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Armchair Adventurer: Escape to the Cayman Islands with The Forever Girl

Armchair_AdventurerIt’s only December, but we’re already counting down the days to the first day of spring! Beat the winter doldrums with a dose of Caribbean sunshine and Alexander McCall Smith’s new story about the vagaries of love, The Forever Girl. Set in the Cayman Islands, this stand-alone novel conjures up images of postcard-perfect beaches and sparkling turquoise water—elements of a dream winter getaway! In this edition of Armchair Adventurer, we plan the ideal vacation by taking you on a tour of some of the Cayman Islands’ most beautiful and unforgettable sights.

The Caymans’ famously pristine coral reefs have long made them a popular tourist attraction and top scuba diving destination. Seven Mile Beach, on the west side of Grand Cayman, the largest of the three Cayman Islands, should be first on your must-see list. Sprawl on the white sand or relax in a shady cabana with a good book (we recommend The Forever Girl, of course), and dip into the azure ocean when you need to cool off. Or go for a dive to explore the reefs teeming with marine life—you’ll spot colorful fish, turtles, eels, and rays. The two smaller islands, Cayman Brac and Little Cayman, offer fewer but more secluded and equally magnificent diving spots. Water enthusiasts will also love Grand Cayman’s Stingray City, where you can swim among friendly Atlantic Southern stingrays. This species of stingrays can grow to be over six feet long, but don’t be alarmed—they won’t charge at you unless unduly provoked.

When you’ve had your fill of underwater fun, towel off and venture into the heart of the island by hiking along the Mastic Trail. The two-hundred-year-old footpath traverses a two-million-year-old natural reserve, a native mangrove swamp, and a dry tropical forest. Feast your eyes on flora and fauna untouched by human hands, and look out for the green- and rose-colored plumage of the Grand Cayman parrot, the islands’ national bird.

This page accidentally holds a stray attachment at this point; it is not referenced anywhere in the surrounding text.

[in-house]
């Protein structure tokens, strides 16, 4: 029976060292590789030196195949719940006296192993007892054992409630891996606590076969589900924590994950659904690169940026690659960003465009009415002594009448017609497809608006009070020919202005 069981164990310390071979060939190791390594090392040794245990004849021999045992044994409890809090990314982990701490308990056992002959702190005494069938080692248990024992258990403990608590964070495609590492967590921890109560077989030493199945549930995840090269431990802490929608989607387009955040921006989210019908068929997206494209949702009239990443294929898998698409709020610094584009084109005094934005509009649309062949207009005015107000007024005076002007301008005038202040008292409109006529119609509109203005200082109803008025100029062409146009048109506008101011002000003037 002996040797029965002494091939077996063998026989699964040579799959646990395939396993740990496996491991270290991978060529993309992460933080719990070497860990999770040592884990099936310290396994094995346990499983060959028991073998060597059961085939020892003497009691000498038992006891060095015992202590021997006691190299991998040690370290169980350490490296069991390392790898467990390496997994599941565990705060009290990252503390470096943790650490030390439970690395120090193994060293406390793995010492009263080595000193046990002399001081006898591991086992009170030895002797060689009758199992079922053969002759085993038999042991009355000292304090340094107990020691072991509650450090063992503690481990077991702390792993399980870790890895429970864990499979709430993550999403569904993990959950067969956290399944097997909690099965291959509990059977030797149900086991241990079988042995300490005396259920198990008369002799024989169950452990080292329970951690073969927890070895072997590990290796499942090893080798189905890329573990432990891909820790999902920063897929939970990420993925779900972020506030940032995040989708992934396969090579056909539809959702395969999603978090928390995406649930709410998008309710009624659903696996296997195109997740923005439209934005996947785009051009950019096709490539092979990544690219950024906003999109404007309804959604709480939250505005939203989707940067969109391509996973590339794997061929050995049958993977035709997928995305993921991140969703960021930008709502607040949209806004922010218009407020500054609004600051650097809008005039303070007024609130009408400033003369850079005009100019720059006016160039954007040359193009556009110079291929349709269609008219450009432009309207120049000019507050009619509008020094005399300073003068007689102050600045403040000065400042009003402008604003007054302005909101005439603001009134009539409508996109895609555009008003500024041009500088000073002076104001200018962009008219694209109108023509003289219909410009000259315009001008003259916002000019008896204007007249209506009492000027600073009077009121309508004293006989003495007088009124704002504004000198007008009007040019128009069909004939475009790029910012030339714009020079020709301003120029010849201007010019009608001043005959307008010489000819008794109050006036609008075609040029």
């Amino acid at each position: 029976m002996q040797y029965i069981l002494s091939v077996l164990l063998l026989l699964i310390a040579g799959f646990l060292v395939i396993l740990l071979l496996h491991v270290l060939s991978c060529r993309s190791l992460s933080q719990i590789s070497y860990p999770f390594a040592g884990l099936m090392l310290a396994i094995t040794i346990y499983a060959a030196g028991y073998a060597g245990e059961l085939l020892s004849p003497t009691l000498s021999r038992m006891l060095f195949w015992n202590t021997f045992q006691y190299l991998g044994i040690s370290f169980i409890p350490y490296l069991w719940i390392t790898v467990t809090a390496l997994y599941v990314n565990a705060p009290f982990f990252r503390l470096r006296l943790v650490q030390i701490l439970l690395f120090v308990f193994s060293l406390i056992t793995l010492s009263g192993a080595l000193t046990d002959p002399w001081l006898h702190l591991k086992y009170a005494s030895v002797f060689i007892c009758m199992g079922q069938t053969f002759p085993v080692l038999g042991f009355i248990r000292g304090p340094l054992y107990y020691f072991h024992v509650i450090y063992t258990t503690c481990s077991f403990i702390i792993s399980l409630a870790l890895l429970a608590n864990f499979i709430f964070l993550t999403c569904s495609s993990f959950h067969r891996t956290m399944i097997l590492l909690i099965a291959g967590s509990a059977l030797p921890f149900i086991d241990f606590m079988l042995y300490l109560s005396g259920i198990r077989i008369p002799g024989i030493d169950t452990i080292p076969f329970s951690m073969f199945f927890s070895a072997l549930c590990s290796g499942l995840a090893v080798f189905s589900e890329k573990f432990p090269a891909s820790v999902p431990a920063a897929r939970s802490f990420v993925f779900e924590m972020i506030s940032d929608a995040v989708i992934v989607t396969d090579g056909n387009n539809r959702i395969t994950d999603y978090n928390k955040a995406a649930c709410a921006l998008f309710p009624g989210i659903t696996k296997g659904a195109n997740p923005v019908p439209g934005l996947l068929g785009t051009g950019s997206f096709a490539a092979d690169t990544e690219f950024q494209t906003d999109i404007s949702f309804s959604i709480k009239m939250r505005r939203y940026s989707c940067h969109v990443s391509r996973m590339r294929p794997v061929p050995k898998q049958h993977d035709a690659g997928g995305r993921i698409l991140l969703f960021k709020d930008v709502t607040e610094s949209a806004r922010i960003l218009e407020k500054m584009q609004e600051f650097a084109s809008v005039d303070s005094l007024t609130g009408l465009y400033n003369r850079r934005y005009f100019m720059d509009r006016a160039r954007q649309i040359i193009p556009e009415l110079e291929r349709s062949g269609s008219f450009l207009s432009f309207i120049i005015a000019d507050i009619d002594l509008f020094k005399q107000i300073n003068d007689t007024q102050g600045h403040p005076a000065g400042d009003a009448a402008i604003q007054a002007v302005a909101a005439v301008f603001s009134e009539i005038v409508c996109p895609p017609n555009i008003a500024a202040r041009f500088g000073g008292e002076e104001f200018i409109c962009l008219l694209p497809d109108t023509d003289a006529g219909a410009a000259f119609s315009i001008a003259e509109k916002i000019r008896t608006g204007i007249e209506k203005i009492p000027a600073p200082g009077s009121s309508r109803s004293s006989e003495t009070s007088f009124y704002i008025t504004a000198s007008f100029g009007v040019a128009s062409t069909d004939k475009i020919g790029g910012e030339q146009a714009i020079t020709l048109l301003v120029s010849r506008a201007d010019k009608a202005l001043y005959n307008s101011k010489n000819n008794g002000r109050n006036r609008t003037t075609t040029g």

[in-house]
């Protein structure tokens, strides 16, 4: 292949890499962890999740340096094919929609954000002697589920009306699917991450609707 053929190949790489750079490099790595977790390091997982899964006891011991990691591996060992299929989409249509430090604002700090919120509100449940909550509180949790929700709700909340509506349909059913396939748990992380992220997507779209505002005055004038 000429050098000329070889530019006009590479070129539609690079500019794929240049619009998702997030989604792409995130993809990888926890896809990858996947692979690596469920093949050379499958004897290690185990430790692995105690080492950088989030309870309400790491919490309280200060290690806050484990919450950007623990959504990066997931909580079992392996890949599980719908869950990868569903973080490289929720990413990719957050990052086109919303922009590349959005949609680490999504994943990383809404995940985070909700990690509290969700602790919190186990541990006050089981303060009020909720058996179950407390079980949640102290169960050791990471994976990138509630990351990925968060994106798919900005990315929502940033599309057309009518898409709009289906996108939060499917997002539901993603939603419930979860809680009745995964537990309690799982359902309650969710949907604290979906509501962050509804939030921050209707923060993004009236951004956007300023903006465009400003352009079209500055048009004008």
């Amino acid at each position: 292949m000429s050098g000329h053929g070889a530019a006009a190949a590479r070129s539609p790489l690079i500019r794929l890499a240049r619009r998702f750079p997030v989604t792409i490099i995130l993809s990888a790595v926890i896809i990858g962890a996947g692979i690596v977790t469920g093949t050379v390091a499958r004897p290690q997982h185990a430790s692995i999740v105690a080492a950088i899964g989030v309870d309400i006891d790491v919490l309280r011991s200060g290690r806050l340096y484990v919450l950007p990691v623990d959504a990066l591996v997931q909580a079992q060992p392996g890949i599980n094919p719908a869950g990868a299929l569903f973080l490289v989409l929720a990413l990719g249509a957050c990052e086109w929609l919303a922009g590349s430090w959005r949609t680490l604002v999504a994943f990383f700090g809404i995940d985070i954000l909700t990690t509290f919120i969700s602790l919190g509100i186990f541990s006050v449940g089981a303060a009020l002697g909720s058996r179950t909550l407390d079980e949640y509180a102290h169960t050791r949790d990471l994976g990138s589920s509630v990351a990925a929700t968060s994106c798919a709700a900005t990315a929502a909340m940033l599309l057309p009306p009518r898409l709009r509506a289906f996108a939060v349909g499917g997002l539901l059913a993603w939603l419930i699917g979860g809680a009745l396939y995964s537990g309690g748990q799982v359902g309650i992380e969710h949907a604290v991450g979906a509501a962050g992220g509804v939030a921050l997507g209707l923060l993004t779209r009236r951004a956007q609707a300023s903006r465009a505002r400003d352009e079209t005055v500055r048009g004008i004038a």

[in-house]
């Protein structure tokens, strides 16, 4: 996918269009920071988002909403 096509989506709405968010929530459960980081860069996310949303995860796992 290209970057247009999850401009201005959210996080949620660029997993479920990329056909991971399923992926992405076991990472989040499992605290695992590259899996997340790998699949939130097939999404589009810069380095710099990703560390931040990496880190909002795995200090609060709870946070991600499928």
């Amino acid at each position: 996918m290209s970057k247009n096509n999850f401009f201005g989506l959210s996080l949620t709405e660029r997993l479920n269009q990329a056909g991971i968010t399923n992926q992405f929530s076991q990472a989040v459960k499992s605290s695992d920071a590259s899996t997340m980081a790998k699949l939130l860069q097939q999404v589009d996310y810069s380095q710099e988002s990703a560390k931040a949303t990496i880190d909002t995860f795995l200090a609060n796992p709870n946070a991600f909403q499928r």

Less adventuresome sightseers may prefer the grounds of the Queen Elizabeth II Botanic Park in the North Side district. The Blue Iguana Habitat is one of its most popular attractions, housing an endangered species of iguanas that can only be found on Grand Cayman. Stroll through the Floral Garden and stop by the Heritage Garden, which will take you back to the way Caymanians lived generations ago. Of particular interest is the replica of a wooden cottage from the early twentieth century.

For a taste of local history as well as beautiful sights, visit Pedro St. James Castle on the south coast of Grand Cayman. Originally constructed around 1780 as a great house for plantation owner William Eden, it is the oldest existing stone building on the island, and is currently a museum. The locals call it “The Birthplace of Democracy,” since it’s where the first elected parliament was assembled in 1831. The parks and woodlands surrounding the castle are open for exploration—just don’t forget to climb atop the Great Pedro Bluff and enjoy the spectacular ocean views!

Dining on local seafood at a waterside shack sounds like the perfect way to wind down and wrap up the tour, wouldn’t you say? Drink in the colors of the sunset, and get ready to dive into the world of The Forever Girl, a sweet and touching story about the complex workings of the human heart. Enjoy!